Unlike SNL, South Park never did anything as egregious as having an overtly racist presidential candidate on its show. Its nihilistic approach to comedy has come under fire in the age of Trump, however, and some critics argue that the show played a major role in the rise of troll culture. In seasons 19 and 20 it seemed like Trey Parker and Matt Stone were doing some self-reflection — the former of those seasons dealt largely with political correctness, while the latter focused almost entirely on internet trolling. Those seasons largely played out as arguments Matt and Trey were having with themselves. In one scene, we’d see people — usually women — genuinely hurt by the effects of trolling, but in the same episode, they’d sarcastically portray quitting Twitter as being on par with committing suicide. Whether or not it was really all in good fun for them was a question they tried to answer but could never fully solve, which is perhaps why the conclusion of season 20 was so unsatisfying.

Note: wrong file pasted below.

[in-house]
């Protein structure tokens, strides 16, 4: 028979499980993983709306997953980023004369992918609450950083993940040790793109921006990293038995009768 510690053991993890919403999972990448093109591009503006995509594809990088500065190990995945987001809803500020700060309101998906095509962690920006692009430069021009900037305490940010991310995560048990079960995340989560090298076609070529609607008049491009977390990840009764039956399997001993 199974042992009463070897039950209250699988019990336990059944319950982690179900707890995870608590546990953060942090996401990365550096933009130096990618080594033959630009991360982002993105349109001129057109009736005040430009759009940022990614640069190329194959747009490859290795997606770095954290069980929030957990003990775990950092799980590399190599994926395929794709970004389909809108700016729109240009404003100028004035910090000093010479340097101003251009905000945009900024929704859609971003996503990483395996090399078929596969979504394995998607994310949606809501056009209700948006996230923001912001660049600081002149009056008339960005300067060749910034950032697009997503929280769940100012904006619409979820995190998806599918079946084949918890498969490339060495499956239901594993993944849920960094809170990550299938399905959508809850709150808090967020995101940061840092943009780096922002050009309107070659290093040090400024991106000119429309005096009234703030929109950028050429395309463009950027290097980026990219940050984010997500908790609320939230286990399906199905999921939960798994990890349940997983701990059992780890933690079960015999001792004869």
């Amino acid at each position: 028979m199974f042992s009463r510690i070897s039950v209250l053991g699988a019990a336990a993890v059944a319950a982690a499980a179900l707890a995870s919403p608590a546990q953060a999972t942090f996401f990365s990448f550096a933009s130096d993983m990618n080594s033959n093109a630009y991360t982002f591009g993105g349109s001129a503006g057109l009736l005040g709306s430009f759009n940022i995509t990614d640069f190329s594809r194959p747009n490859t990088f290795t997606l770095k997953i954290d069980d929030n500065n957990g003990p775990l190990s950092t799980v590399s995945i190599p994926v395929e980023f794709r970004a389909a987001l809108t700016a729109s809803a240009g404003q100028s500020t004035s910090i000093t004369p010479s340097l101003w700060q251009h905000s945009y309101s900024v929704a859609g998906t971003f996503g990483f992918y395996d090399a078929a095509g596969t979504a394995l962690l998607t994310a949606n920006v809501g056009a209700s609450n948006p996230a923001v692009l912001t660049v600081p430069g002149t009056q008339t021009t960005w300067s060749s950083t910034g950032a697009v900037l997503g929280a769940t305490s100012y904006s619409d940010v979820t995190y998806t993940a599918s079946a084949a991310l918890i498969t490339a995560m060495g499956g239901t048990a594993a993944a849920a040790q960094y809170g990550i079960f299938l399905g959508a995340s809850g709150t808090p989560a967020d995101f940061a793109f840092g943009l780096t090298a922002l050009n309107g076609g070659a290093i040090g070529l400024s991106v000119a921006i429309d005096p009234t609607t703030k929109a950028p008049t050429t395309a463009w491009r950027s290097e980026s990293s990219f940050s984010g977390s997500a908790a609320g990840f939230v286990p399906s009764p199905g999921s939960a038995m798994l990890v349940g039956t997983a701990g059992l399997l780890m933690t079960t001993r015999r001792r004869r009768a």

Still, the fact that they were at least trying to answer these questions was an encouraging development — one that seemed to cease, however, when they mentioned that they weren’t planning on doing a whole lot with Trump in season 21. You could sympathize with them somewhat; Trump is a pain in the ass, and so is finding new ways to mock someone who is such an obvious joke already. That being said, it felt like the coward’s way out. Sure, it’s tiresome, but just ignoring him sends the wrong message, especially when there’s a line of thought that suggests South Park was somewhat responsible for the culture that led to someone as repulsive as Trump becoming president in the first place. As Taran Killam put it while criticizing SNL, “Boy, they could definitely mine some comedy out of owning up to it, huh?”
Parker and Stone seemed to realize this themselves with the first two episodes of season 21. The premiere, “White People Renovating Houses,” was an attempt to satirize the “alt-right” after the events in Charlottesville. Unfortunately, it missed the mark entirely. First off, the protestors were stereotypically angry rednecks, ignoring the fact that what separates the alt-right from neo-Nazi movements of the past is the number of educated, affluent people participating in it. Secondly, instead of being mad about being replaced by immigrants and people of color, their ire was aimed at technology like Alexa instead. Thankfully, the show bounced back with “Put It Down,” which brought back Garrison/Trump in an excellent way, as he trolls North Korea to the brink of destruction and drags poor Tweek along in the process. The episode perfectly captured the perpetual fear that has become the norm under Trump and was one of the show’s best installments in years.